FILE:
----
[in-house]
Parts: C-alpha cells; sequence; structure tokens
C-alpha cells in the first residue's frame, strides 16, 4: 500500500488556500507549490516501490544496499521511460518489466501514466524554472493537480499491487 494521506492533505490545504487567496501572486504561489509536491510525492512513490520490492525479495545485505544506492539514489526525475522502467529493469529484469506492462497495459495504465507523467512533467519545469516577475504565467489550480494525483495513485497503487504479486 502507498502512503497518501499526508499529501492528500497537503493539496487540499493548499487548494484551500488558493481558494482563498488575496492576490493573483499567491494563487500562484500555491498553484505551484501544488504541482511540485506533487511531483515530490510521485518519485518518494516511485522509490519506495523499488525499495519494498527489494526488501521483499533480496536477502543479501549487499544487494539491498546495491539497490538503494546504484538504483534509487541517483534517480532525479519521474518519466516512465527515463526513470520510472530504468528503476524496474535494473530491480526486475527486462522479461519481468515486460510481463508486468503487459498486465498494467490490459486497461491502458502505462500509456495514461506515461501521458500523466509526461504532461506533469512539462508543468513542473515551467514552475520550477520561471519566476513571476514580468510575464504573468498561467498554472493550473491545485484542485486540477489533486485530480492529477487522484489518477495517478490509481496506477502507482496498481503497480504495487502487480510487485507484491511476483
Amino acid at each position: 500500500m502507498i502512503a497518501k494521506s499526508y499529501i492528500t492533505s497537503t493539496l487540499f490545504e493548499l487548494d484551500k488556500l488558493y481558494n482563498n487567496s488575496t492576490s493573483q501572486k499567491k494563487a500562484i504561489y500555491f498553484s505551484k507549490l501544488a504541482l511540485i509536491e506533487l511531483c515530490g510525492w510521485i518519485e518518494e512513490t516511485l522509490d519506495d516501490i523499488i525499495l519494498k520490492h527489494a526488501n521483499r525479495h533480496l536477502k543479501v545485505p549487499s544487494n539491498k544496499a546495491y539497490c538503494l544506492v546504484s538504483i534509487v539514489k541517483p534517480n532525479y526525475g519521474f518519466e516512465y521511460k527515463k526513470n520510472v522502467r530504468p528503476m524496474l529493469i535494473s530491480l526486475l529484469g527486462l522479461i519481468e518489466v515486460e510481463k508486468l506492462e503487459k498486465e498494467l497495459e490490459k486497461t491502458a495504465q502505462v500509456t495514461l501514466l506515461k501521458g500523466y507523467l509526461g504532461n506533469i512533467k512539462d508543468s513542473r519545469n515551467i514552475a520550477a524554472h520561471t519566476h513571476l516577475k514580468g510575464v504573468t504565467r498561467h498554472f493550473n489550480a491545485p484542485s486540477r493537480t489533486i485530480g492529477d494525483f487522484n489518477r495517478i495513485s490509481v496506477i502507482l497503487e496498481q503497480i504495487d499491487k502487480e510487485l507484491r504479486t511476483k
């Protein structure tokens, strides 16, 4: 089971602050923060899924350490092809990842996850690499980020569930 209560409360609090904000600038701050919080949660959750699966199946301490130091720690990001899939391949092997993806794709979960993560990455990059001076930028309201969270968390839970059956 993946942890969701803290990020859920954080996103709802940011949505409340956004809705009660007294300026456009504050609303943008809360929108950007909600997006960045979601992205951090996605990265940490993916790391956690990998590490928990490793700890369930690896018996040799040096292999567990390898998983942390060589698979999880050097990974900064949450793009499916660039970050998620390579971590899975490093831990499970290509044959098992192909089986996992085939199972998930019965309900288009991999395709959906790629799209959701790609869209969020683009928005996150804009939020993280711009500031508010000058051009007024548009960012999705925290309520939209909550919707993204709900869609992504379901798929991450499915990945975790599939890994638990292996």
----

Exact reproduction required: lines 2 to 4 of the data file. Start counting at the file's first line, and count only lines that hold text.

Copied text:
Parts: C-alpha cells; sequence; structure tokens
C-alpha cells in the first residue's frame, strides 16, 4: 500500500488556500507549490516501490544496499521511460518489466501514466524554472493537480499491487 494521506492533505490545504487567496501572486504561489509536491510525492512513490520490492525479495545485505544506492539514489526525475522502467529493469529484469506492462497495459495504465507523467512533467519545469516577475504565467489550480494525483495513485497503487504479486 502507498502512503497518501499526508499529501492528500497537503493539496487540499493548499487548494484551500488558493481558494482563498488575496492576490493573483499567491494563487500562484500555491498553484505551484501544488504541482511540485506533487511531483515530490510521485518519485518518494516511485522509490519506495523499488525499495519494498527489494526488501521483499533480496536477502543479501549487499544487494539491498546495491539497490538503494546504484538504483534509487541517483534517480532525479519521474518519466516512465527515463526513470520510472530504468528503476524496474535494473530491480526486475527486462522479461519481468515486460510481463508486468503487459498486465498494467490490459486497461491502458502505462500509456495514461506515461501521458500523466509526461504532461506533469512539462508543468513542473515551467514552475520550477520561471519566476513571476514580468510575464504573468498561467498554472493550473491545485484542485486540477489533486485530480492529477487522484489518477495517478490509481496506477502507482496498481503497480504495487502487480510487485507484491511476483
Amino acid at each position: 500500500m502507498i502512503a497518501k494521506s499526508y499529501i492528500t492533505s497537503t493539496l487540499f490545504e493548499l487548494d484551500k488556500l488558493y481558494n482563498n487567496s488575496t492576490s493573483q501572486k499567491k494563487a500562484i504561489y500555491f498553484s505551484k507549490l501544488a504541482l511540485i509536491e506533487l511531483c515530490g510525492w510521485i518519485e518518494e512513490t516511485l522509490d519506495d516501490i523499488i525499495l519494498k520490492h527489494a526488501n521483499r525479495h533480496l536477502k543479501v545485505p549487499s544487494n539491498k544496499a546495491y539497490c538503494l544506492v546504484s538504483i534509487v539514489k541517483p534517480n532525479y526525475g519521474f518519466e516512465y521511460k527515463k526513470n520510472v522502467r530504468p528503476m524496474l529493469i535494473s530491480l526486475l529484469g527486462l522479461i519481468e518489466v515486460e510481463k508486468l506492462e503487459k498486465e498494467l497495459e490490459k486497461t491502458a495504465q502505462v500509456t495514461l501514466l506515461k501521458g500523466y507523467l509526461g504532461n506533469i512533467k512539462d508543468s513542473r519545469n515551467i514552475a520550477a524554472h520561471t519566476h513571476l516577475k514580468g510575464v504573468t504565467r498561467h498554472f493550473n489550480a491545485p484542485s486540477r493537480t489533486i485530480g492529477d494525483f487522484n489518477r495517478i495513485s490509481v496506477i502507482l497503487e496498481q503497480i504495487d499491487k502487480e510487485l507484491r504479486t511476483k